Paul uses a metaphor for the Christian life in this verse: we are to be a sacrifice to God. What is unique, however, is that we are to be a “living sacrifice.” This vivid image would have been clear to anyone in ancient world since everyone has witnessed a sacrifice at some point, whether Jew or Greek. The sacrificed animal was no longer the possession of the one making the offering, but it became God’s possession. A sacrifice is a gift to a god, if we are living sacrifices, we are to be gifts wholly given over to the service of God.
To be a living sacrifice one must not “be conformed” to the world (8:2). The noun (συσχηματίζω, susxematizo) means “to be molded into another form” or perhaps guided by something else (BAGD). The pattern that Paul warns the believer to not be conformed to is the “pattern of this world,” or the lifestyle of this evil age. While the word is rare, Plutarch uses it in his essay “Virtue and Vice” (2.100f) to describe the insidious way that vice conforms itself to the attitudes of others, suppressing its own impulses to become like others.
Rather than conformed, Paul states the believer is to “be transformed.” Like the verb “conformed,” the word μεταμορφόω (metamorfoo) can refer to both outward physical changes (such as the transfiguration, Matt 17:2) and inward spiritual changes (BAGD). It is used of the change of the physical body in glory (2 Cor 3:18.) But here in Romans 12:2 it means an inward spiritual change of the believer by the power of the spirit.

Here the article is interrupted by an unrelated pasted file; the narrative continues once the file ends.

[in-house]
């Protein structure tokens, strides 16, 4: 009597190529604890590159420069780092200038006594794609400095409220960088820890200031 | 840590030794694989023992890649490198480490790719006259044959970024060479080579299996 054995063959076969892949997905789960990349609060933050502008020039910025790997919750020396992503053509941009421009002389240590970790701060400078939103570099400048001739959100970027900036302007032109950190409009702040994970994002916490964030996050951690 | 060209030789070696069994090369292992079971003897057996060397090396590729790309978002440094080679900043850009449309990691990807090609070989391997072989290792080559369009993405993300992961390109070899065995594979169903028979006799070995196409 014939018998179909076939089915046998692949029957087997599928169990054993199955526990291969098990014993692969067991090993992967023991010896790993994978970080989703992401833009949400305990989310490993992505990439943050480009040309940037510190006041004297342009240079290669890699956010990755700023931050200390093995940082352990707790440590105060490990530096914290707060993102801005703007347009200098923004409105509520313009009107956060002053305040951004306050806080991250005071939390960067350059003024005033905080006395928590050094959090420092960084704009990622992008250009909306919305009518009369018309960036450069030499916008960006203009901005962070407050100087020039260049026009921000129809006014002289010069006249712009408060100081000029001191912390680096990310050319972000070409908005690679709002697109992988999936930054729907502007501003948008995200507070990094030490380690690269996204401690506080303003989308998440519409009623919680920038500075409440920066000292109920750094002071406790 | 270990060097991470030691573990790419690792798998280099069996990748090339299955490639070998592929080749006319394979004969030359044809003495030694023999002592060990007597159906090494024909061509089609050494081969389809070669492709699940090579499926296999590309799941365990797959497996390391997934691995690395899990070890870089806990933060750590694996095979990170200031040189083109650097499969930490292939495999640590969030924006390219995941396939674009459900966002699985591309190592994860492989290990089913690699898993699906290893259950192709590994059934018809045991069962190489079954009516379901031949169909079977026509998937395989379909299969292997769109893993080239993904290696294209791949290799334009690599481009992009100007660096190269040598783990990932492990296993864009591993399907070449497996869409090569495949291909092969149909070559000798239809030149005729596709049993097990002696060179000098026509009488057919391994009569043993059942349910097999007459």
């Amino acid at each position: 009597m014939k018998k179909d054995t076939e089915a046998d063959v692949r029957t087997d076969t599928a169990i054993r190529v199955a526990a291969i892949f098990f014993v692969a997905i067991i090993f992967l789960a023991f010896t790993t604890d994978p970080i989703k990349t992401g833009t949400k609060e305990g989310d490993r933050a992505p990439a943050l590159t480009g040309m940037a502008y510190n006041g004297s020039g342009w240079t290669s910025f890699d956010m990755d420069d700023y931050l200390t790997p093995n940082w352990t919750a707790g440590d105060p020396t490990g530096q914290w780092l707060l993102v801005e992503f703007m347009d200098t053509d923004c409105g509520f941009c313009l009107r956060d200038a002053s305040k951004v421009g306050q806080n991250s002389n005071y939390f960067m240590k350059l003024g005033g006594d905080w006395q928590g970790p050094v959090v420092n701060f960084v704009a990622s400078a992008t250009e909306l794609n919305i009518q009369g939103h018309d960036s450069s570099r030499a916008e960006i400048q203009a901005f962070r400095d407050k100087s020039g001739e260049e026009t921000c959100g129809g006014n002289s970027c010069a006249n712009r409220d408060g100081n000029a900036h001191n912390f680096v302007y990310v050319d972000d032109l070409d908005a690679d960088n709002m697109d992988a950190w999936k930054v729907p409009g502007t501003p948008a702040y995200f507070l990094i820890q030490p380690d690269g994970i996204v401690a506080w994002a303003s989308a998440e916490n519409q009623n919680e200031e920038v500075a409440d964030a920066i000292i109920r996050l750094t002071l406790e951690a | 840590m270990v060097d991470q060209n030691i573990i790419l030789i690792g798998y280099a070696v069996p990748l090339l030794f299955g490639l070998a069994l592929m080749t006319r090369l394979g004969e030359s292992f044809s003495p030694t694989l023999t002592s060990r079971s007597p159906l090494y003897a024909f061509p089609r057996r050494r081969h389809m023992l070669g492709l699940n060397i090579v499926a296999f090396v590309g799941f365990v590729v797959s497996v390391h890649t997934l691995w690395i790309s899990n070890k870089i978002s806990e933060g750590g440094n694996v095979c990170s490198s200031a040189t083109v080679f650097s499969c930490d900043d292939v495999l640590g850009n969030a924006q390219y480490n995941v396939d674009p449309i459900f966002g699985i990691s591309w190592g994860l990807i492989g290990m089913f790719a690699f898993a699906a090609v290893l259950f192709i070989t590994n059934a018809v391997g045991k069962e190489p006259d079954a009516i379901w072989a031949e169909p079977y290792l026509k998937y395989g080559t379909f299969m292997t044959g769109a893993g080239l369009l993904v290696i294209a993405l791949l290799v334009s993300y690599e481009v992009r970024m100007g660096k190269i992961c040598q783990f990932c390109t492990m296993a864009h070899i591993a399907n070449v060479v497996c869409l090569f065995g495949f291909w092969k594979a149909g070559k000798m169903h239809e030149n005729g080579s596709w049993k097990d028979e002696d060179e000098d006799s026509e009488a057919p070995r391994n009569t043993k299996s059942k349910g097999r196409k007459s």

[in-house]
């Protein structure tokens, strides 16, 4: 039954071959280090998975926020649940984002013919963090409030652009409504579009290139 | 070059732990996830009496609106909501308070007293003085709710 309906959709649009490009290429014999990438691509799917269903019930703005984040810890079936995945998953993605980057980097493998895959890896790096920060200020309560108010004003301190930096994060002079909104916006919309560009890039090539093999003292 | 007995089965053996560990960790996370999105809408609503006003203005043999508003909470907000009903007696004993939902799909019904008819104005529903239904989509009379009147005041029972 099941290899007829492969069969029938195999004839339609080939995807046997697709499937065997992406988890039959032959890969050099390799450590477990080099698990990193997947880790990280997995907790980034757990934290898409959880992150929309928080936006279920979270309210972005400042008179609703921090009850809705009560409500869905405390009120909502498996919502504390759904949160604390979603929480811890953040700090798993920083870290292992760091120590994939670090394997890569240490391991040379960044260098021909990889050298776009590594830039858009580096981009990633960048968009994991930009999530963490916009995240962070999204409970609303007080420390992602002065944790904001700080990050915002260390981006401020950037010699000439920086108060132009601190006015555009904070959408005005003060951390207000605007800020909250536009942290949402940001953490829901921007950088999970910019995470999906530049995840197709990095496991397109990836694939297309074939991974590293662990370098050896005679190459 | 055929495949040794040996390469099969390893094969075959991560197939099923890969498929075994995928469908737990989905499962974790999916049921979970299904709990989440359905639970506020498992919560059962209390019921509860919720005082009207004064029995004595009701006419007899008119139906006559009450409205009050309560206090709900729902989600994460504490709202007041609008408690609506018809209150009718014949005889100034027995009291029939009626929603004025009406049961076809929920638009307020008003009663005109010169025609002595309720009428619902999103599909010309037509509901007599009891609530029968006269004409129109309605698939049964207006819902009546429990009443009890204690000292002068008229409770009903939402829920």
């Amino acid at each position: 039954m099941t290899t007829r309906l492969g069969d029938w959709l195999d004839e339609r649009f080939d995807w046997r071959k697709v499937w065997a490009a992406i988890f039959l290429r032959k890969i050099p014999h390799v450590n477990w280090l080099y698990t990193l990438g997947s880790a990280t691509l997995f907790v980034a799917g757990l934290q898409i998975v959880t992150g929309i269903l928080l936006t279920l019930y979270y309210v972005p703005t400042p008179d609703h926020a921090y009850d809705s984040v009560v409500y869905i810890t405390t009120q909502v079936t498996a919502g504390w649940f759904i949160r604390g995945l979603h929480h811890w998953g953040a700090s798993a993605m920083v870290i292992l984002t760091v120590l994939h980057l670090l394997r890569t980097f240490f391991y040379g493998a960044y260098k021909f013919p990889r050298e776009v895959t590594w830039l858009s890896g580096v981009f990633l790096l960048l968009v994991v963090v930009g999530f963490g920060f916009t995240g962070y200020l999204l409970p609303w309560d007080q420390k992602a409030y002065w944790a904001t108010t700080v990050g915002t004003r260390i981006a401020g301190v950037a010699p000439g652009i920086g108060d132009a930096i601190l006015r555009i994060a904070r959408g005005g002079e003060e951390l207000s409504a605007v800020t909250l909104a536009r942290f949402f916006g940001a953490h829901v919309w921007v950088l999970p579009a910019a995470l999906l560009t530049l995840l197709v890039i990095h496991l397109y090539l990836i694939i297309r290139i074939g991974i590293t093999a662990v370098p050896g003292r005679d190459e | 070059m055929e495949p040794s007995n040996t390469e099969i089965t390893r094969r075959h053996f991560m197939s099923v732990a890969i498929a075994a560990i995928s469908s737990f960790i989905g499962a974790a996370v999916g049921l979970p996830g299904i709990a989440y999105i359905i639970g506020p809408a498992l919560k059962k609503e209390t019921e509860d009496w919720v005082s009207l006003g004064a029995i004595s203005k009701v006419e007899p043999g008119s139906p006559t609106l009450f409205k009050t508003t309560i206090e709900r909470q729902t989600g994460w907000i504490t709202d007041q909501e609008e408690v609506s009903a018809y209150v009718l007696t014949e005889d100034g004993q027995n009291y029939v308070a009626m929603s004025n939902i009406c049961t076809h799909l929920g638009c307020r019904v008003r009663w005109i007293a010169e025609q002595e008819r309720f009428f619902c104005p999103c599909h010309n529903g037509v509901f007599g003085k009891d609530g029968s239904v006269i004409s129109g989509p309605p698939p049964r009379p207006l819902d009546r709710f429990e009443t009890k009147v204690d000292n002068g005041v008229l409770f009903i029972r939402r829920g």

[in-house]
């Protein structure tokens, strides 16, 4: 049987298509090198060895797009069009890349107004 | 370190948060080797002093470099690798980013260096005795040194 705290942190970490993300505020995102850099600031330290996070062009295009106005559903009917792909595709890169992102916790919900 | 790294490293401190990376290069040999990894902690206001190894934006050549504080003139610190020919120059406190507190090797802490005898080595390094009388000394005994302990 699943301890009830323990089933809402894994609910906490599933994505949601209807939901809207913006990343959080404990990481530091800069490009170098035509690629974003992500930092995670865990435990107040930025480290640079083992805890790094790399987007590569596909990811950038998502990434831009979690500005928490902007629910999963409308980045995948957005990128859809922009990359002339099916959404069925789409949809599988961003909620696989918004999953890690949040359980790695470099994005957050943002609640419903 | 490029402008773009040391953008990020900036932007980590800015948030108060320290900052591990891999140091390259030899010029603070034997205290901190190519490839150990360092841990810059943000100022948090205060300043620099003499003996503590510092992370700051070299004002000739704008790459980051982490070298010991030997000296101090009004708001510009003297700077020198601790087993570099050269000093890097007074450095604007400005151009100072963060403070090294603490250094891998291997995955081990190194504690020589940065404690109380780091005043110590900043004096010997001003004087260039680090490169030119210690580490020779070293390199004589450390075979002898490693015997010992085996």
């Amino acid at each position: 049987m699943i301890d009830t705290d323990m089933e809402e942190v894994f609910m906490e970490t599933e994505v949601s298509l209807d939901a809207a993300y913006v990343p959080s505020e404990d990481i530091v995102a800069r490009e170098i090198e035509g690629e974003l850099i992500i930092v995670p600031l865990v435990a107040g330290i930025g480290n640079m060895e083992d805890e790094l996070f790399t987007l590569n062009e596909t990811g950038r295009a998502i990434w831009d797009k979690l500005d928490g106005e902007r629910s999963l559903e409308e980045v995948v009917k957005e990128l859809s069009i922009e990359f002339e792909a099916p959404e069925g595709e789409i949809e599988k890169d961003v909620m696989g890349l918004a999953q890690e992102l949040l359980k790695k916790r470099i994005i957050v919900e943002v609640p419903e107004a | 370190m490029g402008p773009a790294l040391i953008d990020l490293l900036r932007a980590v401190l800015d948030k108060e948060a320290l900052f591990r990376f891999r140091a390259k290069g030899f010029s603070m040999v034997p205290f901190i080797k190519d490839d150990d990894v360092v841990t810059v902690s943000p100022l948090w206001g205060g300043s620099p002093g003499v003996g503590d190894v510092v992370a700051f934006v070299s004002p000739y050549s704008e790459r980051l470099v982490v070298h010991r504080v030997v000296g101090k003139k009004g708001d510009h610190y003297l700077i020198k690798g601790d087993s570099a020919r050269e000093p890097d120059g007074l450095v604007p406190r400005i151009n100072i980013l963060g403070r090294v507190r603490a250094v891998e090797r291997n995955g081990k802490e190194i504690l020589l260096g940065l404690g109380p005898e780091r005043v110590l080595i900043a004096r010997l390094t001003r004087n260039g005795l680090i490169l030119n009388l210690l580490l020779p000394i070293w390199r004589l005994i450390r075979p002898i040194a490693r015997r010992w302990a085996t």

The key to this metamorphosis is the “renewing” of our minds. I think that Paul is saying that the one who is in Christ is in fact a new creation (2 Cor 5:20), but that this new creation is an ongoing process, leaving behind one world-view and changing our thinking to conform to a new world-view. Thinking back to the situation in Corinth, the church did not seem to have embraced this change in thinking. They still were “conformed” to the pattern of this world and had not progressed very far in “being transformed” by the renewing of their minds. They still thought like the world. But here Paul says that the one who is a living sacrifice thinks differently, and therefore is different from the “pattern of this world.”
I think that perhaps this is what is wrong with a great deal of what passes for Christian thinking these days. There is a tendency to adopt secular business principles and put a thin veneer of Christianity on then, somehow making then acceptable for organizing the Church and doing ministry. My local Christian book store has piles of books with titles like Seven Principles for Church Leadership which are standard leadership material drawn from corporate American, illustrated with a Bible story (usually with a Sunday School understanding of the text cited!) This is not transformed thinking, but worldly thinking masquerading as biblical principles.
What would the church look like if it was really composed of people who had been “transformed by the renewing of their minds”?